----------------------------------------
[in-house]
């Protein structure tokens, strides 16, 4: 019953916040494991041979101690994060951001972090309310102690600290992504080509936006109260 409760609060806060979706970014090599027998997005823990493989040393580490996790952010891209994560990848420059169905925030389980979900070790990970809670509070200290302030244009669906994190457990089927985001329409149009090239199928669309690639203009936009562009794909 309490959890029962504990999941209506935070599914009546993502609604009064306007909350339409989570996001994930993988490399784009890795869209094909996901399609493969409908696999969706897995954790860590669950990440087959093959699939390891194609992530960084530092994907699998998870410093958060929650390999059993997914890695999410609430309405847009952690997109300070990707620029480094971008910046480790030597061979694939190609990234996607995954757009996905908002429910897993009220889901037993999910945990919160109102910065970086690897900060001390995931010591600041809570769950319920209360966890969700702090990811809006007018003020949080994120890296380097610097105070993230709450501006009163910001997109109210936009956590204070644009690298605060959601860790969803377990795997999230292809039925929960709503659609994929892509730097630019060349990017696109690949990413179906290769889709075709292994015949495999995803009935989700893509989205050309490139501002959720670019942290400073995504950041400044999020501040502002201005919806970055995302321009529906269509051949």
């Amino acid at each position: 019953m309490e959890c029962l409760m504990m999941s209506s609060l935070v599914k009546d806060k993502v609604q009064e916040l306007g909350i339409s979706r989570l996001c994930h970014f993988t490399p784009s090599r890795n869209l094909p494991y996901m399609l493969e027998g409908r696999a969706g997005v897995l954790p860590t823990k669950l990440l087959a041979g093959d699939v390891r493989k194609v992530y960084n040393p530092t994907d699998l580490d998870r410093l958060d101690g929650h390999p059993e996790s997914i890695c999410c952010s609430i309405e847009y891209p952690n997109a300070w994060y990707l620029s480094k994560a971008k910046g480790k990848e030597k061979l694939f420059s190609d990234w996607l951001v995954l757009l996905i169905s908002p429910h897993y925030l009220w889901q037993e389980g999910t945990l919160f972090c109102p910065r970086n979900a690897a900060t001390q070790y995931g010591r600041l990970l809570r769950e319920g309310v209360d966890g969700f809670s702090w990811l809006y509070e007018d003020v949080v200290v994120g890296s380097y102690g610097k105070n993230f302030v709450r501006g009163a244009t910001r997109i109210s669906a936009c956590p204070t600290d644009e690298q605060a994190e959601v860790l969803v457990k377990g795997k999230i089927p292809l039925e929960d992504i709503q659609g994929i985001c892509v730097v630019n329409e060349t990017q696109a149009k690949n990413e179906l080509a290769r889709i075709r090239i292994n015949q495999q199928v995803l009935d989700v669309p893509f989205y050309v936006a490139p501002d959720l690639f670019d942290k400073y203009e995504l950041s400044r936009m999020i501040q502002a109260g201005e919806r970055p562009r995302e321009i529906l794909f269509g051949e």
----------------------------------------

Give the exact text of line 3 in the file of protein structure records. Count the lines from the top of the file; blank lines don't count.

């Amino acid at each position: 019953m309490e959890c029962l409760m504990m999941s209506s609060l935070v599914k009546d806060k993502v609604q009064e916040l306007g909350i339409s979706r989570l996001c994930h970014f993988t490399p784009s090599r890795n869209l094909p494991y996901m399609l493969e027998g409908r696999a969706g997005v897995l954790p860590t823990k669950l990440l087959a041979g093959d699939v390891r493989k194609v992530y960084n040393p530092t994907d699998l580490d998870r410093l958060d101690g929650h390999p059993e996790s997914i890695c999410c952010s609430i309405e847009y891209p952690n997109a300070w994060y990707l620029s480094k994560a971008k910046g480790k990848e030597k061979l694939f420059s190609d990234w996607l951001v995954l757009l996905i169905s908002p429910h897993y925030l009220w889901q037993e389980g999910t945990l919160f972090c109102p910065r970086n979900a690897a900060t001390q070790y995931g010591r600041l990970l809570r769950e319920g309310v209360d966890g969700f809670s702090w990811l809006y509070e007018d003020v949080v200290v994120g890296s380097y102690g610097k105070n993230f302030v709450r501006g009163a244009t910001r997109i109210s669906a936009c956590p204070t600290d644009e690298q605060a994190e959601v860790l969803v457990k377990g795997k999230i089927p292809l039925e929960d992504i709503q659609g994929i985001c892509v730097v630019n329409e060349t990017q696109a149009k690949n990413e179906l080509a290769r889709i075709r090239i292994n015949q495999q199928v995803l009935d989700v669309p893509f989205y050309v936006a490139p501002d959720l690639f670019d942290k400073y203009e995504l950041s400044r936009m999020i501040q502002a109260g201005e919806r970055p562009r995302e321009i529906l794909f269509g051949e």